33 Items

Journal Article - Institute of Nuclear Materials Management Journal of Nuclear Materials Management

Securing China’s Nuclear Power Plants

| Winter, 2014.

Since September 11, 2001, China has substantially advanced its physical protection system, with a switch in focus from the traditional "guns, gates, guards" approach to an effective mixed approach, combining personnel with modern techniques. Then-Chinese Preident Hu Jintao emphasized at the 2012 Nuclear Security Summit that, "In the future, China will further take nuclear security measures, make sure the security of its own nuclear materials and facilities, improve the overall nuclear security." This paper examines the specific and detailed physical protection approaches that are currently applied to China's nuclear power plants, and recommends further steps to improve China's existing nuclear security system.

Report - Managing the Atom Project, Belfer Center

Advancing Nuclear Security: Evaluating Progress and Setting New Goals

In the lead-up to the nuclear security summit, Advancing Nuclear Security: Evaluating Progress and Setting New Goals outlines what was accomplished in a four-year effort launched in 2009 to secure nuclear material around the globe—and what remains to be done. The effort made significant progress, but some weapons-usable nuclear materials still remain “dangerously vulnerable." The authors highlight the continuing danger of nuclear and radiological terrorism and call for urgent action.

Armed guards and police protecting a spent fuel convoy while at a stopping point.

Ministry of Public Security (Ch)

Report - Managing the Atom Project, Belfer Center

Securing China's Nuclear Future

| March 14, 2014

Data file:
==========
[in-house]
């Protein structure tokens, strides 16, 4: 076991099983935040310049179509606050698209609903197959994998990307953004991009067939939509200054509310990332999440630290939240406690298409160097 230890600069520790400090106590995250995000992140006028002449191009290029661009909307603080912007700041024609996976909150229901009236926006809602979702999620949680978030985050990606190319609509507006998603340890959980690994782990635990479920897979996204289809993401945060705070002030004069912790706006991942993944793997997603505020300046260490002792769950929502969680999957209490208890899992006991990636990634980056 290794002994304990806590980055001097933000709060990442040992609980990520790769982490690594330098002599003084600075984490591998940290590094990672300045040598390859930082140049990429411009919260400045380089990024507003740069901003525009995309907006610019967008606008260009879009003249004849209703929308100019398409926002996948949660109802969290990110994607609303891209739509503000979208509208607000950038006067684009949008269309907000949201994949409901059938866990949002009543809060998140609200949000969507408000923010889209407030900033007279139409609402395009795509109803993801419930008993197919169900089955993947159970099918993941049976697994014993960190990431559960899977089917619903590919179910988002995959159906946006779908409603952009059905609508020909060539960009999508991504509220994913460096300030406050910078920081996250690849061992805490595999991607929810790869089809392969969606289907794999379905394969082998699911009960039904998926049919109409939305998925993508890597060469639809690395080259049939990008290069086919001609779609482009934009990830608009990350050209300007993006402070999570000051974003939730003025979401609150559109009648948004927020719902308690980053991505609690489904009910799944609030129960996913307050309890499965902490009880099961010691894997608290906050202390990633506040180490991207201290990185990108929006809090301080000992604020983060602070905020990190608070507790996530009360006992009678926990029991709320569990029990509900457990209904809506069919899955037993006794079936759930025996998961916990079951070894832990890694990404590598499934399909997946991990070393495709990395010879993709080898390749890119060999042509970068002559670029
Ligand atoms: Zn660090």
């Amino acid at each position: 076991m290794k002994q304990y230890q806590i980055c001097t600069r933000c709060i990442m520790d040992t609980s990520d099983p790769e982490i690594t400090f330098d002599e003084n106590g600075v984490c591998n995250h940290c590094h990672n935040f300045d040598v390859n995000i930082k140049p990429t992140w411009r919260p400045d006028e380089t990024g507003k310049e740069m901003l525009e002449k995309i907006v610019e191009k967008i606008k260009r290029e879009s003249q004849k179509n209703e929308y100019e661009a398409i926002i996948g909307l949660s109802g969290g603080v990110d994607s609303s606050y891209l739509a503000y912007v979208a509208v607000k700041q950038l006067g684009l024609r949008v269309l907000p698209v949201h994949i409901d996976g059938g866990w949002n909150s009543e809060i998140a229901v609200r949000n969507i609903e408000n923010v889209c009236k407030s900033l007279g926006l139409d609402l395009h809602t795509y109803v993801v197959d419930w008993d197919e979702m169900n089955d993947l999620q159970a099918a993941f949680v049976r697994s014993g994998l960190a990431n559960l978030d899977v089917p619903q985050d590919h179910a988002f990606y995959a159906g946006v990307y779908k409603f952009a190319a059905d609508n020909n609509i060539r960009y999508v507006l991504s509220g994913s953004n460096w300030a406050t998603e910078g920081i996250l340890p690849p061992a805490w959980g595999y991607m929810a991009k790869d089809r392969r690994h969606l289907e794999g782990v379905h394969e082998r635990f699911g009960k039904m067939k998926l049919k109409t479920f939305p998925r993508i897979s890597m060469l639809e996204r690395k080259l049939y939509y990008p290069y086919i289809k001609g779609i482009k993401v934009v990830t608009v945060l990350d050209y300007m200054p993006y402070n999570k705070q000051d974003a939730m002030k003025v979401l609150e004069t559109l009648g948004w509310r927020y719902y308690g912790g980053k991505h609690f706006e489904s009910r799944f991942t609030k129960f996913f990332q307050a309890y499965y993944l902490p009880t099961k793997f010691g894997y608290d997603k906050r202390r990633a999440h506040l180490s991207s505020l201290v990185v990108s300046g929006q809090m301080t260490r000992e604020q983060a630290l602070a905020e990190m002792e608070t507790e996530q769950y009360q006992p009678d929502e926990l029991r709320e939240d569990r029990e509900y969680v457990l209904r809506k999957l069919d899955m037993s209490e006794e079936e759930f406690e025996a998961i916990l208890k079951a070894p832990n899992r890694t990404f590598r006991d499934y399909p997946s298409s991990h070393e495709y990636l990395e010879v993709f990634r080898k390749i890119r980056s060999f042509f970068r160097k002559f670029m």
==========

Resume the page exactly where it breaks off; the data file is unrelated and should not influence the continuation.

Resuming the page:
China’s approach to strengthening the security of its nuclear weapons, materials, and facilities plays an important role in facilitating strong global action on nuclear security. This report provides a better understanding of Chinese perceptions of the threat of nuclear terrorism and attitudes toward the nuclear security challenge; describes the current status of nuclear security practices in China and of planned improvements in rules and organization, management, and technologies; and recommends steps for further improvements.

Journal Article - Science & Global Security

Securing China’s Weapon-Usable Nuclear Materials

| Feb 18, 2014

This article describes the status of China’s military and civilian nuclear programs, fissile material production and associated nuclear facilities, and the Chinese nuclear experts and officials’ perspectives on the nuclear terrorism threat. It gives details of China’s nuclear security practices, attitudes, and regulations, as well as identifying areas of concern. The article recommends ways to strengthen China’s nuclear material protection, control, and accounting systems and suggests opportunities for increased international cooperation.

Report - Council on Foreign Relations Press

Global Korea: South Korea's Contributions to International Security

    Authors:
  • Scott Bruce
  • John Hemmings
  • Balbina Y. Hwang
  • Scott Snyder
| October 2012

Given the seriousness of the ongoing standoff on the Korean peninsula, South Korea's emergence as an active contributor to international security addressing challenges far from the Korean peninsula is a striking new development, marking South Korea's emergence as a producer rather than a consumer of global security resources. This volume outlines South Korea's progress and accomplishments toward enhancing its role and reputation as a contributor to international security.

Discussion Paper - Science, Technology, and Public Policy Program, Belfer Center

WikiLeaks 2010: A Glimpse of the Future?

    Author:
  • Tim Maurer
| August 2011

The recent publications on WikiLeaks reveal a story about money, fame, sex, underground hackers, and betrayal. But it also involves fundamental questions regarding cyber-security and foreign policy. This paper argues WikiLeaks is only the symptom of a new, larger problem which is the result of technological advances that allow a large quantity of data to be 'stolen' at low or no cost by one or more individuals and to be potentially made public and to go 'viral', spreading exponentially online.